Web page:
Powers of Horror: An Essay on Abjection (European Perspectives) (European Perspectives Series)

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Powers of Horror: An Essay on Abjection (European Perspectives) (European Perspectives Series)

Powers of Horror: An Essay on Abjection (European Perspectives) (European Perspectives Series)

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We don’t share your credit card details with third-party sellers, and we don’t sell your information to others. The work is an extensive treatise on the subject of abjection, [1] in which Kristeva draws on the theories of Sigmund Freud and Jacques Lacan to examine horror, marginalization, castration, the phallic signifier, the "I/Not I" dichotomy, the Oedipal complex, exile, and other concepts appropriate to feminist criticism and queer theory. One aspect of the abject that Kristeva highlights is the fact that its main characteristic is not about sickness or disease, but rather about meaninglessness. However, I would quite appreciate anybody to respond with a summary of anything interesting in this book, as I found very little; and I'm very intrigued to find this book got such a high rating from so many readers.

There were too many instances where the translation was repetitive, felt embellished and was just plain wordy. Critics who seek an alternative to sexist and, in general, imperialist practices in psychoanalytic writing will want to read [this book]. Few original ideas, but plenty of interesting references to diverse sources (Freudian psychoanalysis, the Bible, anthropology, semiology, modern literature) to which Kristeva's essay is too heavily indebted to be regarded as a truly groundbreaking work. Kristeva answers the above question with no banal bothering with a topic so small as germs and instead posits that the poop's threat comes from the ego being "threatened by the non-ego, society threatened by its outside," while blood "stands for the danger issuing from within the identity (social or sexual); it threatens the relationship between the sexes withing the social aggregate and, through internalization, the identity of each sex in the face of sexual difference. The person you’re going to hate the most, and be the most abjected by, is going to be that big, fat person, eating an ice cream cone, waddling down the street.Kristeva also associates the abject with jouissance: "One does not know it, one does not desire it, one joys in it [on en jouit]. To calculate the overall star rating and percentage breakdown by star, we don’t use a simple average. What we are confronted with when we experience the trauma of seeing a human corpse (particularly the corpse of a friend or family member) is our own eventual death made palpably real. The Imaginary is that mental phase, or that facet of conscious selfhood's structure, where we have representations in our minds of the things in the world around us, of things that are "other," but which have not been totally subsumed by and defined within the context of social consensus, language, law, science, etc.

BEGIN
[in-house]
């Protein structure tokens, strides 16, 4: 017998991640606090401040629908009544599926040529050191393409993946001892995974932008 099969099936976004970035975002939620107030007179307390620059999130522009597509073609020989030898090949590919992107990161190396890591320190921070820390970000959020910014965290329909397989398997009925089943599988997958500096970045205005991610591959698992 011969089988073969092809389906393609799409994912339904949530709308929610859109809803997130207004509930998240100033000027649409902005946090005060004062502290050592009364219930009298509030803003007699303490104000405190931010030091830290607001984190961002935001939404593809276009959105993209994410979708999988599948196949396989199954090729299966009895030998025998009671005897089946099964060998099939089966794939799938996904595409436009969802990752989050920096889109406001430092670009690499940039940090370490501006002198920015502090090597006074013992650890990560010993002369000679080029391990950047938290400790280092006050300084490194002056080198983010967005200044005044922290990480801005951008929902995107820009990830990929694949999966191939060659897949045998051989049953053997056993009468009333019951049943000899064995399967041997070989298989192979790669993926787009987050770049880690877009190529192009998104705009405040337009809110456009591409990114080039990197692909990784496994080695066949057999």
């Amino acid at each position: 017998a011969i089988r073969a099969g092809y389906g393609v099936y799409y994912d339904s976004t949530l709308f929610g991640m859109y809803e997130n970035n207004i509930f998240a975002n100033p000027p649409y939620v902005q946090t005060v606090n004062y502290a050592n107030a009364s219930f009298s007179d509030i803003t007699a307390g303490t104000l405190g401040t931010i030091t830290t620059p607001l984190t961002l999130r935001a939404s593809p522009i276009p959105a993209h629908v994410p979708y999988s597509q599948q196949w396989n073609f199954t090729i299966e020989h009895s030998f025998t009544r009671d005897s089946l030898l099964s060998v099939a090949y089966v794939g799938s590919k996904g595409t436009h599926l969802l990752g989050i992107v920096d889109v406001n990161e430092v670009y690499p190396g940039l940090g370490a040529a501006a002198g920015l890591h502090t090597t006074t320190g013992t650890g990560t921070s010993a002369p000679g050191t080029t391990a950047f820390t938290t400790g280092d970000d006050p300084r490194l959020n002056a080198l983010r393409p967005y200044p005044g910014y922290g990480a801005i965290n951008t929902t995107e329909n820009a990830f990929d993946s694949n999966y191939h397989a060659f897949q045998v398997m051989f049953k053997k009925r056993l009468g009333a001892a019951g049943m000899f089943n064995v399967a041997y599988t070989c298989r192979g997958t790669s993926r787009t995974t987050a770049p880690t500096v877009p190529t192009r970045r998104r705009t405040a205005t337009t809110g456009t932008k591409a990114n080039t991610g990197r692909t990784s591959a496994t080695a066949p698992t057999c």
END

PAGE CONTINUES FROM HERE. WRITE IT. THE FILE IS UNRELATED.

Nors abi tos analizės reikalingos – pirmoji abjekcijos veiksmą rodo esantį paveldėtoj/ išmoktoj kultūroj, antroji – geroj literatūroj, kitaip sakant, kūryboj.It’s interesting to consider how many bodies without souls emerge within the horror and gothic genres: vampires, zombies, robots, etc. Take the usual sense of the gross, the repulsive, the degraded in the abject, haul along the Latin roots for "throw away" (or "make distant" or "define as other than yourself") and name yourself--the thrower--"the subject" and we're well on our way to getting at this book's premise. To experience the abject in literature carries with it a certain pleasure but one that is quite different from the dynamics of desire.

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